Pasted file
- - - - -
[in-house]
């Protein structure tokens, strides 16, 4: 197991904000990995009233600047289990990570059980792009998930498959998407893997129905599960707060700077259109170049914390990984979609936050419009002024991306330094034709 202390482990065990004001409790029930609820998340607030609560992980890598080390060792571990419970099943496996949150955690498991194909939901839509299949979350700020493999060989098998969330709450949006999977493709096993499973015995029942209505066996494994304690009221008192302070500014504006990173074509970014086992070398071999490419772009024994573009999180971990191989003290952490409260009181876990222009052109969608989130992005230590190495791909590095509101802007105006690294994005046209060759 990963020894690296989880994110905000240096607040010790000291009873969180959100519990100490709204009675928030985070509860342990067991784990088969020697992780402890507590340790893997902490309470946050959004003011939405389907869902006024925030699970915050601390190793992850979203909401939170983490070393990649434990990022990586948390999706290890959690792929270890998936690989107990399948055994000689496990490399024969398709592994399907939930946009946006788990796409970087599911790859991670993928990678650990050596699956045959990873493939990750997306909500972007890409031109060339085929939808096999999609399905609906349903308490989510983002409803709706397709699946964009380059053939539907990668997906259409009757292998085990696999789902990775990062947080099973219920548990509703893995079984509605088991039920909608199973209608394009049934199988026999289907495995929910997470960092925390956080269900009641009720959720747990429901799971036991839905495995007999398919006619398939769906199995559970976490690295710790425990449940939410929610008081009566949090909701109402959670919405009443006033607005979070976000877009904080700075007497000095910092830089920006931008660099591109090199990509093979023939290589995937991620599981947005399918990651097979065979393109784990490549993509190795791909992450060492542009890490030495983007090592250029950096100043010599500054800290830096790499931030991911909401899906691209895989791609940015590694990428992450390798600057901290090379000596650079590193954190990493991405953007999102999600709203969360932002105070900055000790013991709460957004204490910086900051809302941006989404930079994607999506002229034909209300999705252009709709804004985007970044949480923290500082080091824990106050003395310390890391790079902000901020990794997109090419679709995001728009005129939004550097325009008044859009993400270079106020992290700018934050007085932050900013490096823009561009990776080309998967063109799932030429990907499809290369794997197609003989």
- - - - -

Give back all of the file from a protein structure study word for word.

[in-house]
């Protein structure tokens, strides 16, 4: 197991904000990995009233600047289990990570059980792009998930498959998407893997129905599960707060700077259109170049914390990984979609936050419009002024991306330094034709 202390482990065990004001409790029930609820998340607030609560992980890598080390060792571990419970099943496996949150955690498991194909939901839509299949979350700020493999060989098998969330709450949006999977493709096993499973015995029942209505066996494994304690009221008192302070500014504006990173074509970014086992070398071999490419772009024994573009999180971990191989003290952490409260009181876990222009052109969608989130992005230590190495791909590095509101802007105006690294994005046209060759 990963020894690296989880994110905000240096607040010790000291009873969180959100519990100490709204009675928030985070509860342990067991784990088969020697992780402890507590340790893997902490309470946050959004003011939405389907869902006024925030699970915050601390190793992850979203909401939170983490070393990649434990990022990586948390999706290890959690792929270890998936690989107990399948055994000689496990490399024969398709592994399907939930946009946006788990796409970087599911790859991670993928990678650990050596699956045959990873493939990750997306909500972007890409031109060339085929939808096999999609399905609906349903308490989510983002409803709706397709699946964009380059053939539907990668997906259409009757292998085990696999789902990775990062947080099973219920548990509703893995079984509605088991039920909608199973209608394009049934199988026999289907495995929910997470960092925390956080269900009641009720959720747990429901799971036991839905495995007999398919006619398939769906199995559970976490690295710790425990449940939410929610008081009566949090909701109402959670919405009443006033607005979070976000877009904080700075007497000095910092830089920006931008660099591109090199990509093979023939290589995937991620599981947005399918990651097979065979393109784990490549993509190795791909992450060492542009890490030495983007090592250029950096100043010599500054800290830096790499931030991911909401899906691209895989791609940015590694990428992450390798600057901290090379000596650079590193954190990493991405953007999102999600709203969360932002105070900055000790013991709460957004204490910086900051809302941006989404930079994607999506002229034909209300999705252009709709804004985007970044949480923290500082080091824990106050003395310390890391790079902000901020990794997109090419679709995001728009005129939004550097325009008044859009993400270079106020992290700018934050007085932050900013490096823009561009990776080309998967063109799932030429990907499809290369794997197609003989």